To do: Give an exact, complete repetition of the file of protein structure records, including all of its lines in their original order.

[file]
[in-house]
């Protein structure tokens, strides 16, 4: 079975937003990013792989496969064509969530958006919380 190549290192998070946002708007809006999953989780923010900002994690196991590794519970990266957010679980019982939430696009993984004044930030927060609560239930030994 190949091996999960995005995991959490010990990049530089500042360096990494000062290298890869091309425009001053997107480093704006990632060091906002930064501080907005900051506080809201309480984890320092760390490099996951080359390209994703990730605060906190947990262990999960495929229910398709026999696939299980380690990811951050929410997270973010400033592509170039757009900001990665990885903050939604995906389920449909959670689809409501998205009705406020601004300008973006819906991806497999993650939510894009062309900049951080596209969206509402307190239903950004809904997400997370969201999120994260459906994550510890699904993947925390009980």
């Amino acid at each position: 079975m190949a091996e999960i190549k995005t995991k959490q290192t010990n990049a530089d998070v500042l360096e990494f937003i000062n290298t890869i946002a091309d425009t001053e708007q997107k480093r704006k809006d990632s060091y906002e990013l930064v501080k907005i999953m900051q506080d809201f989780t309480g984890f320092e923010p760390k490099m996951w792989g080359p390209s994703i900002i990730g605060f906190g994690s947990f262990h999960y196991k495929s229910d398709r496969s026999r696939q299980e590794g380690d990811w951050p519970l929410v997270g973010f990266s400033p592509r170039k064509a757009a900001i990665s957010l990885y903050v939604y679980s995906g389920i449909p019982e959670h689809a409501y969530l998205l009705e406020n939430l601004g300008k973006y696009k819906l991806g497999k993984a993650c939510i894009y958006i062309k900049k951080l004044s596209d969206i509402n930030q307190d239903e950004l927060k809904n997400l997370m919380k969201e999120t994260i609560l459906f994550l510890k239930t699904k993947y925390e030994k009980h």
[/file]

[in-house]
């Protein structure tokens, strides 16, 4: 079975937003990013792989496969064509969530958006919380 190549290192998070946002708007809006999953989780923010900002994690196991590794519970990266957010679980019982939430696009993984004044930030927060609560239930030994 190949091996999960995005995991959490010990990049530089500042360096990494000062290298890869091309425009001053997107480093704006990632060091906002930064501080907005900051506080809201309480984890320092760390490099996951080359390209994703990730605060906190947990262990999960495929229910398709026999696939299980380690990811951050929410997270973010400033592509170039757009900001990665990885903050939604995906389920449909959670689809409501998205009705406020601004300008973006819906991806497999993650939510894009062309900049951080596209969206509402307190239903950004809904997400997370969201999120994260459906994550510890699904993947925390009980």
């Amino acid at each position: 079975m190949a091996e999960i190549k995005t995991k959490q290192t010990n990049a530089d998070v500042l360096e990494f937003i000062n290298t890869i946002a091309d425009t001053e708007q997107k480093r704006k809006d990632s060091y906002e990013l930064v501080k907005i999953m900051q506080d809201f989780t309480g984890f320092e923010p760390k490099m996951w792989g080359p390209s994703i900002i990730g605060f906190g994690s947990f262990h999960y196991k495929s229910d398709r496969s026999r696939q299980e590794g380690d990811w951050p519970l929410v997270g973010f990266s400033p592509r170039k064509a757009a900001i990665s957010l990885y903050v939604y679980s995906g389920i449909p019982e959670h689809a409501y969530l998205l009705e406020n939430l601004g300008k973006y696009k819906l991806g497999k993984a993650c939510i894009y958006i062309k900049k951080l004044s596209d969206i509402n930030q307190d239903e950004l927060k809904n997400l997370m919380k969201e999120t994260i609560l459906f994550l510890k239930t699904k993947y925390e030994k009980h």